IB PETERSEN ( Denmark) said a strong United Nations was more relevant than ever and changes to the Council were necessary to help achieve that. The Council’s leadership was needed to resolve armed conflicts. He welcomed the increased integration of rule of law, human rights and protection of civilians into peacekeeping missions. States should join the global network of responsibility to protect focal points, he said, stressing the need for accountability for human rights violations and calling for the case of Syria to be referred to the International Criminal Court. The New Deal for engagement in fragile States led by the “g7+” provided peacebuilding and State-building goals and would be useful for inspiring discussions on the post-2015 development framework. Regarding that framework, Denmark would shoulder its responsibilities, providing 0.83 per cent of gross domestic product (GDP) as official development assistance (ODA). Meanwhile, climate change was another priority, and new technologies were needed to meet growing resource demands with green economies. Calling for ambitious goals to be set in a new climate agreement, he said Denmark would meet all its energy needs with renewable energy sources by 2050.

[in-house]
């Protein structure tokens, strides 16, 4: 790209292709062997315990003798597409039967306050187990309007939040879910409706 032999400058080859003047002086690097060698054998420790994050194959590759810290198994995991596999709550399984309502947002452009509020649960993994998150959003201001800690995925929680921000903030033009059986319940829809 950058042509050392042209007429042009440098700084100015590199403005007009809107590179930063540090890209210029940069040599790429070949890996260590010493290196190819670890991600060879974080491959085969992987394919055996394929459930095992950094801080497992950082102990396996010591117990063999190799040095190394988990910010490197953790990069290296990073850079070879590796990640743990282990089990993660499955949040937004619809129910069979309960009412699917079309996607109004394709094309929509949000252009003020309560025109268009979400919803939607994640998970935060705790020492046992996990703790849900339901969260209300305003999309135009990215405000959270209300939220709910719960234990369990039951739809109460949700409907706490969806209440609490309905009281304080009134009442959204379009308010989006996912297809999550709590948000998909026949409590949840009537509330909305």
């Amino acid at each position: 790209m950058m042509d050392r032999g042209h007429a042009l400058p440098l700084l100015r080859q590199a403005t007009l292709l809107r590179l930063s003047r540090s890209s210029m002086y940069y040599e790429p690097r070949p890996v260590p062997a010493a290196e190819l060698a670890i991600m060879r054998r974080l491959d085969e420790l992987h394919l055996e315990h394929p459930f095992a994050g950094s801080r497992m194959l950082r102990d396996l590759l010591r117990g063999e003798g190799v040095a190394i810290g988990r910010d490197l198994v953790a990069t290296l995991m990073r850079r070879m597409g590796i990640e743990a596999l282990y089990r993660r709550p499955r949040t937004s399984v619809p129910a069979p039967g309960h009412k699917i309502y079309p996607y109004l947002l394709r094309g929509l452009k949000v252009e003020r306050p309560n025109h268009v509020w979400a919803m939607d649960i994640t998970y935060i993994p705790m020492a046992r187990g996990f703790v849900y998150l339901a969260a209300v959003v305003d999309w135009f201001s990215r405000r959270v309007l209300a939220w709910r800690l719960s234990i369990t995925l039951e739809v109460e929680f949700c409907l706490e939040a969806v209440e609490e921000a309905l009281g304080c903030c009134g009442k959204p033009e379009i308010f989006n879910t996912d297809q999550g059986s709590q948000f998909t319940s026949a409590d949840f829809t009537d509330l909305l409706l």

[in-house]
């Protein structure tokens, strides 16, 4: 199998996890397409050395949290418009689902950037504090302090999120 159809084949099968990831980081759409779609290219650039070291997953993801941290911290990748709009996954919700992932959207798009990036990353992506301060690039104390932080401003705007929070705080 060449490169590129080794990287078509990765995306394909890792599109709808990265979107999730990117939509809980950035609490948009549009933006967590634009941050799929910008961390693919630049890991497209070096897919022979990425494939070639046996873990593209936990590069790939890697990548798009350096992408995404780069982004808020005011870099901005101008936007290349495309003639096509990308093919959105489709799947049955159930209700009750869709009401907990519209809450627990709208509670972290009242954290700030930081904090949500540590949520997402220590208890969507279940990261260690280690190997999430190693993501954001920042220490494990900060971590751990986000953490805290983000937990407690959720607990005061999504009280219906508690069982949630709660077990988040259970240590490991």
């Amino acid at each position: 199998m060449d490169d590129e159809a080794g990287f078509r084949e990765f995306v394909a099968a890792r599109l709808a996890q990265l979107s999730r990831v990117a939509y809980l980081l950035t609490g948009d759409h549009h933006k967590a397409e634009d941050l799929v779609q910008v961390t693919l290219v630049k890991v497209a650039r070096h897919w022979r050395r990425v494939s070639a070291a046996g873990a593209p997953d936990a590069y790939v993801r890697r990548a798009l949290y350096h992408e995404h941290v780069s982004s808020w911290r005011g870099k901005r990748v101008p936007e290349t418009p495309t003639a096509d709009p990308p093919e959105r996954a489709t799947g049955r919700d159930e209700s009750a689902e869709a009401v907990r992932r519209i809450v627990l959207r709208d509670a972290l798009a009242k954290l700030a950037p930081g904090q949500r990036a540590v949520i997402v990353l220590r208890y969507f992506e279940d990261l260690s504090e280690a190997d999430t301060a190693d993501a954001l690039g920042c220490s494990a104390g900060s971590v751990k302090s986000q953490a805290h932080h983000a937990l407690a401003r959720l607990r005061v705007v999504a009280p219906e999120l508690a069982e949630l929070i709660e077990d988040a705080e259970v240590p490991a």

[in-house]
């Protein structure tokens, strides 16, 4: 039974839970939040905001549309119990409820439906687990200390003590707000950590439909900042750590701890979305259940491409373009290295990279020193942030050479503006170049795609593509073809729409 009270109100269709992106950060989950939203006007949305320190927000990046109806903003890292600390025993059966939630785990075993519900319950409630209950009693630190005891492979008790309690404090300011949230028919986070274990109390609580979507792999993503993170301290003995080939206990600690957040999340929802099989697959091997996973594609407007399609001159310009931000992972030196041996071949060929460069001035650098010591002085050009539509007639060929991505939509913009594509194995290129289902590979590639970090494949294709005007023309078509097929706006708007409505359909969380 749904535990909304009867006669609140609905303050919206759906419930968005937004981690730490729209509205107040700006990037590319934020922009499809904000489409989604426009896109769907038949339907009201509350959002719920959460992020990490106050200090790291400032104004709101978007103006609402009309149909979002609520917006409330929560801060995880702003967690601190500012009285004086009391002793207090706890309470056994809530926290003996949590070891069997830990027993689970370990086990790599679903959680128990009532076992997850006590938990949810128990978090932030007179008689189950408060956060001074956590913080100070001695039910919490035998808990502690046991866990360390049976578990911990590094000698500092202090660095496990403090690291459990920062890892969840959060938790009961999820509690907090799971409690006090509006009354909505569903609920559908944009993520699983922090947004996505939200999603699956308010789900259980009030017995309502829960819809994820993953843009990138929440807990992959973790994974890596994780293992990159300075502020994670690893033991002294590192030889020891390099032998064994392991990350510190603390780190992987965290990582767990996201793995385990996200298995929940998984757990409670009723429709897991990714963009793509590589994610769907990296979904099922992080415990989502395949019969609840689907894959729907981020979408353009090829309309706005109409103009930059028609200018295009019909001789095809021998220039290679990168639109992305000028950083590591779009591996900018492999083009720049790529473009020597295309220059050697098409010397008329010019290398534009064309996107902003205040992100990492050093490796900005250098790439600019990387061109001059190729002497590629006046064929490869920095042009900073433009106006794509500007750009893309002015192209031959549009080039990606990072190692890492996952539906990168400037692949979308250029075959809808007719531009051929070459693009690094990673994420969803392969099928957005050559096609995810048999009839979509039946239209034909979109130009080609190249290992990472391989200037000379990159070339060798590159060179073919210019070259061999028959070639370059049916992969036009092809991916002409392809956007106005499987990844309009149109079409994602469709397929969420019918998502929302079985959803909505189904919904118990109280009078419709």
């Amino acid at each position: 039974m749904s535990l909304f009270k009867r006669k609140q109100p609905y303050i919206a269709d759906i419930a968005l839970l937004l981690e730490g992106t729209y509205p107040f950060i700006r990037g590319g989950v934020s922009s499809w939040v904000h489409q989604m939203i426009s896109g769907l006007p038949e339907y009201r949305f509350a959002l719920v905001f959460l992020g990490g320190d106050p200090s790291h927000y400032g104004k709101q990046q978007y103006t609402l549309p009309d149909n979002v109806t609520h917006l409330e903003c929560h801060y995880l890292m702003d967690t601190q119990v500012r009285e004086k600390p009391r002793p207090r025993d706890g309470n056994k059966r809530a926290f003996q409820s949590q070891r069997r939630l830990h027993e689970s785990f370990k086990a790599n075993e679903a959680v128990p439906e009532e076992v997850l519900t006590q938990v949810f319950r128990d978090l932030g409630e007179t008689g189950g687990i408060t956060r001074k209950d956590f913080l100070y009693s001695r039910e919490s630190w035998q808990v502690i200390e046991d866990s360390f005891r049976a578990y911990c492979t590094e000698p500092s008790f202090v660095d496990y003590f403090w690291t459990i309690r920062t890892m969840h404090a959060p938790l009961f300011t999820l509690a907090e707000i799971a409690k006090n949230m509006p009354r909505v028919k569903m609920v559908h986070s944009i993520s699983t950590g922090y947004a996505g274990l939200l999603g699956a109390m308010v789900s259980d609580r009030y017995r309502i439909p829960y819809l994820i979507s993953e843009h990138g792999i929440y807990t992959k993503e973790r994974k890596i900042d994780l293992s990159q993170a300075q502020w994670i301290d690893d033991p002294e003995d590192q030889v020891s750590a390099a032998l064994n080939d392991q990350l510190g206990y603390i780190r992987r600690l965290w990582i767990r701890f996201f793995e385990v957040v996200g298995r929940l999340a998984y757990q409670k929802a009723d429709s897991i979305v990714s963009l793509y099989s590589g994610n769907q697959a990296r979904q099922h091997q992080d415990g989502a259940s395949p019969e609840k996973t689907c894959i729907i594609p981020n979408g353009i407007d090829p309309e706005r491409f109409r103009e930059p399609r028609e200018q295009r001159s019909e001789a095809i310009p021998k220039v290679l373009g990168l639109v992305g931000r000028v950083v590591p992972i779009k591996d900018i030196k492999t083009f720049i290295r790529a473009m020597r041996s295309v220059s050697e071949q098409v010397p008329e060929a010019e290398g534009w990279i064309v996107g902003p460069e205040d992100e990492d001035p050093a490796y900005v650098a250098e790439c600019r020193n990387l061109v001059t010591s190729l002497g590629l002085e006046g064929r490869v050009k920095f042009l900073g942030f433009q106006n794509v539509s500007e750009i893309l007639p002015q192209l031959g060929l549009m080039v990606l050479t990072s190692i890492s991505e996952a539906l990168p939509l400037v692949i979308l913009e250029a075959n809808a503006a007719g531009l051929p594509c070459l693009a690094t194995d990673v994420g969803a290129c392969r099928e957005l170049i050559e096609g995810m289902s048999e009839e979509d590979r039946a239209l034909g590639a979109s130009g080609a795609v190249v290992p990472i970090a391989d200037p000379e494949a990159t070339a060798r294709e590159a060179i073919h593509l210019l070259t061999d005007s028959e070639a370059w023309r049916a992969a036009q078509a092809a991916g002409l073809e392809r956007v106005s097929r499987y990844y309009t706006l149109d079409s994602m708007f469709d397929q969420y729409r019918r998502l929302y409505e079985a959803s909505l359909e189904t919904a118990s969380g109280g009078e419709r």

He called for the return of dialogue and democracy in Egypt, noting the challenges ahead and the need for implementation of a roadmap for return to democratic and civilian rule. The international community was on hand to help and he urged Egypt to accept that help. The United Nations could play an important role. After addressing developments in negotiations between Israel and Palestine, in Afghanistan and in the Sahel, he said Somalia’s New Deal Compact was crucial for reconciliation and peacebuilding and would set priorities for the next three years. He also called on Iran and the Democratic People’s Republic of Korea to comply with international law and relevant Council resolutions, welcoming efforts to resolve Iran’s nuclear programme.